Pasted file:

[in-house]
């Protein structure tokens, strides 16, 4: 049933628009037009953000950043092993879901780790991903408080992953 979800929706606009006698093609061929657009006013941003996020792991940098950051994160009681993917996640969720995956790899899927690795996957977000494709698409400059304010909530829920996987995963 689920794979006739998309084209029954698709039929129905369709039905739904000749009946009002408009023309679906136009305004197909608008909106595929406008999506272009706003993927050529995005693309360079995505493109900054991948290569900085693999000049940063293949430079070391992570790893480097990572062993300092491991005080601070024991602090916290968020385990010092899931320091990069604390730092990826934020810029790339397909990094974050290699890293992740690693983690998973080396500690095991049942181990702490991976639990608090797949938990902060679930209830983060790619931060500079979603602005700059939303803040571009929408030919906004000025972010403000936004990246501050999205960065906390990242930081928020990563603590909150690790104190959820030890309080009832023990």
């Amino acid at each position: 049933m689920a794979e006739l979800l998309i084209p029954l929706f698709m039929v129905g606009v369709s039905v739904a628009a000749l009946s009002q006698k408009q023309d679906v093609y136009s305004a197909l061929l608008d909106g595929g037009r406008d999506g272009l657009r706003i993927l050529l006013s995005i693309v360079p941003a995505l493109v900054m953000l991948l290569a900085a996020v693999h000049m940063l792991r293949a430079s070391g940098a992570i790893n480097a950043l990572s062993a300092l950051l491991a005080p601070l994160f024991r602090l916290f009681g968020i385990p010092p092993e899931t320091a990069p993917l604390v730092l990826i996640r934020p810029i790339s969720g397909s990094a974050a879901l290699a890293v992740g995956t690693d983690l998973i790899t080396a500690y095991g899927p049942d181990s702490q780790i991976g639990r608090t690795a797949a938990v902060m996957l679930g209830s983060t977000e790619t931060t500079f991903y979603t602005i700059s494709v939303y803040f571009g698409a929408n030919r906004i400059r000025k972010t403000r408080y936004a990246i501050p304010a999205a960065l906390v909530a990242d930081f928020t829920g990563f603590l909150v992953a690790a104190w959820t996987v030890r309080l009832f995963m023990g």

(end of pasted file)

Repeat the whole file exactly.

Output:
[in-house]
């Protein structure tokens, strides 16, 4: 049933628009037009953000950043092993879901780790991903408080992953 979800929706606009006698093609061929657009006013941003996020792991940098950051994160009681993917996640969720995956790899899927690795996957977000494709698409400059304010909530829920996987995963 689920794979006739998309084209029954698709039929129905369709039905739904000749009946009002408009023309679906136009305004197909608008909106595929406008999506272009706003993927050529995005693309360079995505493109900054991948290569900085693999000049940063293949430079070391992570790893480097990572062993300092491991005080601070024991602090916290968020385990010092899931320091990069604390730092990826934020810029790339397909990094974050290699890293992740690693983690998973080396500690095991049942181990702490991976639990608090797949938990902060679930209830983060790619931060500079979603602005700059939303803040571009929408030919906004000025972010403000936004990246501050999205960065906390990242930081928020990563603590909150690790104190959820030890309080009832023990």
């Amino acid at each position: 049933m689920a794979e006739l979800l998309i084209p029954l929706f698709m039929v129905g606009v369709s039905v739904a628009a000749l009946s009002q006698k408009q023309d679906v093609y136009s305004a197909l061929l608008d909106g595929g037009r406008d999506g272009l657009r706003i993927l050529l006013s995005i693309v360079p941003a995505l493109v900054m953000l991948l290569a900085a996020v693999h000049m940063l792991r293949a430079s070391g940098a992570i790893n480097a950043l990572s062993a300092l950051l491991a005080p601070l994160f024991r602090l916290f009681g968020i385990p010092p092993e899931t320091a990069p993917l604390v730092l990826i996640r934020p810029i790339s969720g397909s990094a974050a879901l290699a890293v992740g995956t690693d983690l998973i790899t080396a500690y095991g899927p049942d181990s702490q780790i991976g639990r608090t690795a797949a938990v902060m996957l679930g209830s983060t977000e790619t931060t500079f991903y979603t602005i700059s494709v939303y803040f571009g698409a929408n030919r906004i400059r000025k972010t403000r408080y936004a990246i501050p304010a999205a960065l906390v909530a990242d930081f928020t829920g990563f603590l909150v992953a690790a104190w959820t996987v030890r309080l009832f995963m023990g």